Breast Cancer

“Lifestyle choices may increase or decrease the risk of breast cancer, but that knowledge is an opportunity to empower ourselves, not to blame” – Dean Ornish, MD.

Breast cancer evokes more fear than cardiovascular disease, even though cardiovascular disease is the leading cause of death in women. Perhaps it’s because breast cancer seems more random and often strikes at an earlier age. Observational studies have found many dietary factors to be associated with an increase or decrease in long term breast cancer mortality.

The following resources are intended to empower women to reduce their life-time risk of dying from breast cancer. It is not our intention to explain why anyone has developed breast cancer as such thinking can lead to blame and guilt – we think this is the reason why health organisations and specialists are reluctant to tell women what dietary changes will reduce their risk.

Prevention
The association between the Western diet and breast cancer has been known for many years.

Correlation between per capita consumption of animal fat and age-adjusted mortality from breast cancer in different countries (Source: Carroll, 1975, Cancer Research, 35:3379)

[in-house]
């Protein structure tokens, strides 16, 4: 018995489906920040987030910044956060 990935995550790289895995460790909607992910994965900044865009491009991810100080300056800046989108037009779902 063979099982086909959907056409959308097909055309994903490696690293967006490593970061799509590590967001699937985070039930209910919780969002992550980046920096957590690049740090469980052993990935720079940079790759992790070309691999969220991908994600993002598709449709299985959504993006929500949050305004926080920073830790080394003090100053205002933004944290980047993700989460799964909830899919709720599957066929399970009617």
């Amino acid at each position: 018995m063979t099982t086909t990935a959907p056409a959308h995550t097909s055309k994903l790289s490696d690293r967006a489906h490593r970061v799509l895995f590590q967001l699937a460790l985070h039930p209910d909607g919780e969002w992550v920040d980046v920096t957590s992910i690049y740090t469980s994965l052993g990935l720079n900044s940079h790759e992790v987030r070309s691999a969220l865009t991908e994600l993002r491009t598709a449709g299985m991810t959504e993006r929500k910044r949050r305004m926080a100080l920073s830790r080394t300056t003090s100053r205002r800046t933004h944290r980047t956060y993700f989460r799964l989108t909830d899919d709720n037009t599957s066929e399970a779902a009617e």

Correlation between per capita consumption of animal fat and age-adjusted mortality from breast cancer in different countries (Source: Carroll, 1975, Cancer Research, 35:3379)

This classic graph of breast cancer vs fat intake shows a wide variance in breast cancer risk between countries, demonstrating that that rising breast cancer risk with age is not inevitable.

This graph probably tells a much broader story, the fat intake being a marker for an increased intake of animal products and a reduced intake of whole plant foods. There are other lifestyle factors: breast cancer risk is increased by early puberty, obesity and alcohol; and decreased by younger age of first pregnancy, breast feeding and exercise. Studies of migrant populations prove that genes do not explain the variation between countries.

By late middle age, most women will have breast micro-cancers. At this stage, and probably at a much earlier age, the strategies we present to help you to prevent breast cancer might actually be regarded as “treatment” to keep those cancers micro-sized.

Screening
It may surprise some of you that there is a great deal of controversy about whether breast screening mammography is beneficial. There are several points to be made: